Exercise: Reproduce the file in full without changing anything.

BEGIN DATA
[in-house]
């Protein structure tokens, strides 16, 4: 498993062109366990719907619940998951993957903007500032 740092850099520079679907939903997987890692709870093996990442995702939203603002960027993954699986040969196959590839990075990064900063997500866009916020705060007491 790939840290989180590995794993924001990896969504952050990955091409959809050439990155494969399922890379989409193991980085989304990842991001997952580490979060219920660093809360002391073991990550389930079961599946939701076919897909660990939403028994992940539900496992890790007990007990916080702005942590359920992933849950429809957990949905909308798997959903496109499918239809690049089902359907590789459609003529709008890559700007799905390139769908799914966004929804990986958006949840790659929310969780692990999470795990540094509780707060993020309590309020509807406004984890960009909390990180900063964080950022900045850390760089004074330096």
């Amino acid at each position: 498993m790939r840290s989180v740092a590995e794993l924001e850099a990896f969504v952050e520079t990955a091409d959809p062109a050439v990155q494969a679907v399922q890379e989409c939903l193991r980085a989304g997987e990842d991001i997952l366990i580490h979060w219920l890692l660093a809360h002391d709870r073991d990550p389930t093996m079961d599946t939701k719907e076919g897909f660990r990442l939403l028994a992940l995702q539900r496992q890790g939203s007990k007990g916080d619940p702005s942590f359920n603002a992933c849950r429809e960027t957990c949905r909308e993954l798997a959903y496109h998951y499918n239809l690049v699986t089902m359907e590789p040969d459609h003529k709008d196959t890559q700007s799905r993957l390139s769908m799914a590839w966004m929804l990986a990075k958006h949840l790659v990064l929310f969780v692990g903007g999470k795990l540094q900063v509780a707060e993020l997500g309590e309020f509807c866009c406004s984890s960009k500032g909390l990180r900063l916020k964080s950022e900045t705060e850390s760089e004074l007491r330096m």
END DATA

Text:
[in-house]
């Protein structure tokens, strides 16, 4: 498993062109366990719907619940998951993957903007500032 740092850099520079679907939903997987890692709870093996990442995702939203603002960027993954699986040969196959590839990075990064900063997500866009916020705060007491 790939840290989180590995794993924001990896969504952050990955091409959809050439990155494969399922890379989409193991980085989304990842991001997952580490979060219920660093809360002391073991990550389930079961599946939701076919897909660990939403028994992940539900496992890790007990007990916080702005942590359920992933849950429809957990949905909308798997959903496109499918239809690049089902359907590789459609003529709008890559700007799905390139769908799914966004929804990986958006949840790659929310969780692990999470795990540094509780707060993020309590309020509807406004984890960009909390990180900063964080950022900045850390760089004074330096």
């Amino acid at each position: 498993m790939r840290s989180v740092a590995e794993l924001e850099a990896f969504v952050e520079t990955a091409d959809p062109a050439v990155q494969a679907v399922q890379e989409c939903l193991r980085a989304g997987e990842d991001i997952l366990i580490h979060w219920l890692l660093a809360h002391d709870r073991d990550p389930t093996m079961d599946t939701k719907e076919g897909f660990r990442l939403l028994a992940l995702q539900r496992q890790g939203s007990k007990g916080d619940p702005s942590f359920n603002a992933c849950r429809e960027t957990c949905r909308e993954l798997a959903y496109h998951y499918n239809l690049v699986t089902m359907e590789p040969d459609h003529k709008d196959t890559q700007s799905r993957l390139s769908m799914a590839w966004m929804l990986a990075k958006h949840l790659v990064l929310f969780v692990g903007g999470k795990l540094q900063v509780a707060e993020l997500g309590e309020f509807c866009c406004s984890s960009k500032g909390l990180r900063l916020k964080s950022e900045t705060e850390s760089e004074l007491r330096m």